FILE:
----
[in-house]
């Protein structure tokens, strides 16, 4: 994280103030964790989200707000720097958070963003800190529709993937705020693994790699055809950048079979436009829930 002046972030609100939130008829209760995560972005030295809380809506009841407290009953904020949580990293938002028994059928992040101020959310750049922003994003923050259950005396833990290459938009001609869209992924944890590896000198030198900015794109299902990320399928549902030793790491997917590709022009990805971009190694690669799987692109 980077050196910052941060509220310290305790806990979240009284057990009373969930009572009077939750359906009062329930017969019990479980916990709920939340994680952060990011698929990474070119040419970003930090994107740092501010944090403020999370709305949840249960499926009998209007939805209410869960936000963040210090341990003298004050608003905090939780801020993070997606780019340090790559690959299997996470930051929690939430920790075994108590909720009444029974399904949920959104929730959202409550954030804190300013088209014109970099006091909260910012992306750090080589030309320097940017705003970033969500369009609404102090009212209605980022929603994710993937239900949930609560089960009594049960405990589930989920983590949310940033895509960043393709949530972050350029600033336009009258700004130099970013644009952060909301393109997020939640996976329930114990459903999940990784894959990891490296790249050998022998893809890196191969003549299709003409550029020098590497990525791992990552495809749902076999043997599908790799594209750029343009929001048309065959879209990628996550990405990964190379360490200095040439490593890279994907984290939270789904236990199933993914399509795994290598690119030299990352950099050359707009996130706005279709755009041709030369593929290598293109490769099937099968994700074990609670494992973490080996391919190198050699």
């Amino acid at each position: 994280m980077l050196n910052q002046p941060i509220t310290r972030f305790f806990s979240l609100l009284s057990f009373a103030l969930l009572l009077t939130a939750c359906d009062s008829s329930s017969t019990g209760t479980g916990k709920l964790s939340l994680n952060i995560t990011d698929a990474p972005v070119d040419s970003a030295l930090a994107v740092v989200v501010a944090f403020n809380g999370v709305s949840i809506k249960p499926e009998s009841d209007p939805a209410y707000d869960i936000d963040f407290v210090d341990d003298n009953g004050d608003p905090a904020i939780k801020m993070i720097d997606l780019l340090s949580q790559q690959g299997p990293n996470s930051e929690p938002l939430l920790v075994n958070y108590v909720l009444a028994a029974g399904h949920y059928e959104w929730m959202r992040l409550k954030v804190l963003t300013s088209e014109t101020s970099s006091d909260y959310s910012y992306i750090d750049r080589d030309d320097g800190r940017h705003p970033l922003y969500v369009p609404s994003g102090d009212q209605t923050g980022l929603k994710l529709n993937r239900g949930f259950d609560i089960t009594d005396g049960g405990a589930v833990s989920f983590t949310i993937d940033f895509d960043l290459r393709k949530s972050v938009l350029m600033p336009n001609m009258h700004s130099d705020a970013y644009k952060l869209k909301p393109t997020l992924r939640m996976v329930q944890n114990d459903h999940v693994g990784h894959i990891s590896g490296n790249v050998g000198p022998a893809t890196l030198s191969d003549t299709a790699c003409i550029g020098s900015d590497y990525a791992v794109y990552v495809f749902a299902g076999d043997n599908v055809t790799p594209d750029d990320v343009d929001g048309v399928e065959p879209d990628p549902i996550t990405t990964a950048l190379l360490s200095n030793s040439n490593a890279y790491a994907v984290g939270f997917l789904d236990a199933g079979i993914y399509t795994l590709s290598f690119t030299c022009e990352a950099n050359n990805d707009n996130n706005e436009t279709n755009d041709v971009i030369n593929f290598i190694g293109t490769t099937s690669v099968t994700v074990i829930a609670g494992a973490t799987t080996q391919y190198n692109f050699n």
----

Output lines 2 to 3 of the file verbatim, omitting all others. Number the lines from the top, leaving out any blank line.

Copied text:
């Protein structure tokens, strides 16, 4: 994280103030964790989200707000720097958070963003800190529709993937705020693994790699055809950048079979436009829930 002046972030609100939130008829209760995560972005030295809380809506009841407290009953904020949580990293938002028994059928992040101020959310750049922003994003923050259950005396833990290459938009001609869209992924944890590896000198030198900015794109299902990320399928549902030793790491997917590709022009990805971009190694690669799987692109 980077050196910052941060509220310290305790806990979240009284057990009373969930009572009077939750359906009062329930017969019990479980916990709920939340994680952060990011698929990474070119040419970003930090994107740092501010944090403020999370709305949840249960499926009998209007939805209410869960936000963040210090341990003298004050608003905090939780801020993070997606780019340090790559690959299997996470930051929690939430920790075994108590909720009444029974399904949920959104929730959202409550954030804190300013088209014109970099006091909260910012992306750090080589030309320097940017705003970033969500369009609404102090009212209605980022929603994710993937239900949930609560089960009594049960405990589930989920983590949310940033895509960043393709949530972050350029600033336009009258700004130099970013644009952060909301393109997020939640996976329930114990459903999940990784894959990891490296790249050998022998893809890196191969003549299709003409550029020098590497990525791992990552495809749902076999043997599908790799594209750029343009929001048309065959879209990628996550990405990964190379360490200095040439490593890279994907984290939270789904236990199933993914399509795994290598690119030299990352950099050359707009996130706005279709755009041709030369593929290598293109490769099937099968994700074990609670494992973490080996391919190198050699």
């Amino acid at each position: 994280m980077l050196n910052q002046p941060i509220t310290r972030f305790f806990s979240l609100l009284s057990f009373a103030l969930l009572l009077t939130a939750c359906d009062s008829s329930s017969t019990g209760t479980g916990k709920l964790s939340l994680n952060i995560t990011d698929a990474p972005v070119d040419s970003a030295l930090a994107v740092v989200v501010a944090f403020n809380g999370v709305s949840i809506k249960p499926e009998s009841d209007p939805a209410y707000d869960i936000d963040f407290v210090d341990d003298n009953g004050d608003p905090a904020i939780k801020m993070i720097d997606l780019l340090s949580q790559q690959g299997p990293n996470s930051e929690p938002l939430l920790v075994n958070y108590v909720l009444a028994a029974g399904h949920y059928e959104w929730m959202r992040l409550k954030v804190l963003t300013s088209e014109t101020s970099s006091d909260y959310s910012y992306i750090d750049r080589d030309d320097g800190r940017h705003p970033l922003y969500v369009p609404s994003g102090d009212q209605t923050g980022l929603k994710l529709n993937r239900g949930f259950d609560i089960t009594d005396g049960g405990a589930v833990s989920f983590t949310i993937d940033f895509d960043l290459r393709k949530s972050v938009l350029m600033p336009n001609m009258h700004s130099d705020a970013y644009k952060l869209k909301p393109t997020l992924r939640m996976v329930q944890n114990d459903h999940v693994g990784h894959i990891s590896g490296n790249v050998g000198p022998a893809t890196l030198s191969d003549t299709a790699c003409i550029g020098s900015d590497y990525a791992v794109y990552v495809f749902a299902g076999d043997n599908v055809t790799p594209d750029d990320v343009d929001g048309v399928e065959p879209d990628p549902i996550t990405t990964a950048l190379l360490s200095n030793s040439n490593a890279y790491a994907v984290g939270f997917l789904d236990a199933g079979i993914y399509t795994l590709s290598f690119t030299c022009e990352a950099n050359n990805d707009n996130n706005e436009t279709n755009d041709v971009i030369n593929f290598i190694g293109t490769t099937s690669v099968t994700v074990i829930a609670g494992a973490t799987t080996q391919y190198n692109f050699n």